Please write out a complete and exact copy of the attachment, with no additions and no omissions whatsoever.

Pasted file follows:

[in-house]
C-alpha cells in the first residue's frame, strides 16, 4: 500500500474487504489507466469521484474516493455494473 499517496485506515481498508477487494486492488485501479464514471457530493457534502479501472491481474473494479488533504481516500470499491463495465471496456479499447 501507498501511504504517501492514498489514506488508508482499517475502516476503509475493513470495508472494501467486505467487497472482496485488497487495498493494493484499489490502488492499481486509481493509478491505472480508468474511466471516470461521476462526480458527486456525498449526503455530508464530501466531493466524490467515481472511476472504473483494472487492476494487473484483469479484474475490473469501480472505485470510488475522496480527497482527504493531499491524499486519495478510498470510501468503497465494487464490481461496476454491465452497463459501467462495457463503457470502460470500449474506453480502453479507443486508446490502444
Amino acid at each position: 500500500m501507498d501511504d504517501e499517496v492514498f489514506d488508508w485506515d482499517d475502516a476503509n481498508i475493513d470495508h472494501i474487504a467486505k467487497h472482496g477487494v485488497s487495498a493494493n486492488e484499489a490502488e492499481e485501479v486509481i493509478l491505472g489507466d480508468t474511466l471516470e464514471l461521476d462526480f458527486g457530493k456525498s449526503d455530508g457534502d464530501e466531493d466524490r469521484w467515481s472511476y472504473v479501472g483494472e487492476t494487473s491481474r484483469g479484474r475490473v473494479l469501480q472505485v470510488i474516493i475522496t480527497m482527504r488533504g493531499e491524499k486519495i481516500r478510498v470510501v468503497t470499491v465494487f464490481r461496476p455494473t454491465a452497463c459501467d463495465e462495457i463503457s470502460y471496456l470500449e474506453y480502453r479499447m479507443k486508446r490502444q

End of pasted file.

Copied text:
[in-house]
C-alpha cells in the first residue's frame, strides 16, 4: 500500500474487504489507466469521484474516493455494473 499517496485506515481498508477487494486492488485501479464514471457530493457534502479501472491481474473494479488533504481516500470499491463495465471496456479499447 501507498501511504504517501492514498489514506488508508482499517475502516476503509475493513470495508472494501467486505467487497472482496485488497487495498493494493484499489490502488492499481486509481493509478491505472480508468474511466471516470461521476462526480458527486456525498449526503455530508464530501466531493466524490467515481472511476472504473483494472487492476494487473484483469479484474475490473469501480472505485470510488475522496480527497482527504493531499491524499486519495478510498470510501468503497465494487464490481461496476454491465452497463459501467462495457463503457470502460470500449474506453480502453479507443486508446490502444
Amino acid at each position: 500500500m501507498d501511504d504517501e499517496v492514498f489514506d488508508w485506515d482499517d475502516a476503509n481498508i475493513d470495508h472494501i474487504a467486505k467487497h472482496g477487494v485488497s487495498a493494493n486492488e484499489a490502488e492499481e485501479v486509481i493509478l491505472g489507466d480508468t474511466l471516470e464514471l461521476d462526480f458527486g457530493k456525498s449526503d455530508g457534502d464530501e466531493d466524490r469521484w467515481s472511476y472504473v479501472g483494472e487492476t494487473s491481474r484483469g479484474r475490473v473494479l469501480q472505485v470510488i474516493i475522496t480527497m482527504r488533504g493531499e491524499k486519495i481516500r478510498v470510501v468503497t470499491v465494487f464490481r461496476p455494473t454491465a452497463c459501467d463495465e462495457i463503457s470502460y471496456l470500449e474506453y480502453r479499447m479507443k486508446r490502444q